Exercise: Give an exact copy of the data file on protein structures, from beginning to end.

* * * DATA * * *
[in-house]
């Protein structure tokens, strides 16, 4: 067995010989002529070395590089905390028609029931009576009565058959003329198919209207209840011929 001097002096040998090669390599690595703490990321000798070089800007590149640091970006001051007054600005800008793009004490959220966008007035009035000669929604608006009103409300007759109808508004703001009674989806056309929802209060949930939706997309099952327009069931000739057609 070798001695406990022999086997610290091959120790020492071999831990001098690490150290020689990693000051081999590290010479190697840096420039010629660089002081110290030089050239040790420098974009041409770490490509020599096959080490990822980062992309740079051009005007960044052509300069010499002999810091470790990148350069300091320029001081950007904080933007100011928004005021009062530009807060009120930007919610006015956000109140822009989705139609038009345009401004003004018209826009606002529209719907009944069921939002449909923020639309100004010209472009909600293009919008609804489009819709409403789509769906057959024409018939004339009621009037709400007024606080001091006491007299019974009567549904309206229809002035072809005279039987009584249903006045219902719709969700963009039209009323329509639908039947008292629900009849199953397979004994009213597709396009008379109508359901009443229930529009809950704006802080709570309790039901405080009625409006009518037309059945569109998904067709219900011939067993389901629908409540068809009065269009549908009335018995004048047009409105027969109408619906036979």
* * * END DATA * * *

[in-house]
């Protein structure tokens, strides 16, 4: 067995010989002529070395590089905390028609029931009576009565058959003329198919209207209840011929 001097002096040998090669390599690595703490990321000798070089800007590149640091970006001051007054600005800008793009004490959220966008007035009035000669929604608006009103409300007759109808508004703001009674989806056309929802209060949930939706997309099952327009069931000739057609 070798001695406990022999086997610290091959120790020492071999831990001098690490150290020689990693000051081999590290010479190697840096420039010629660089002081110290030089050239040790420098974009041409770490490509020599096959080490990822980062992309740079051009005007960044052509300069010499002999810091470790990148350069300091320029001081950007904080933007100011928004005021009062530009807060009120930007919610006015956000109140822009989705139609038009345009401004003004018209826009606002529209719907009944069921939002449909923020639309100004010209472009909600293009919008609804489009819709409403789509769906057959024409018939004339009621009037709400007024606080001091006491007299019974009567549904309206229809002035072809005279039987009584249903006045219902719709969700963009039209009323329509639908039947008292629900009849199953397979004994009213597709396009008379109508359901009443229930529009809950704006802080709570309790039901405080009625409006009518037309059945569109998904067709219900011939067993389901629908409540068809009065269009549908009335018995004048047009409105027969109408619906036979």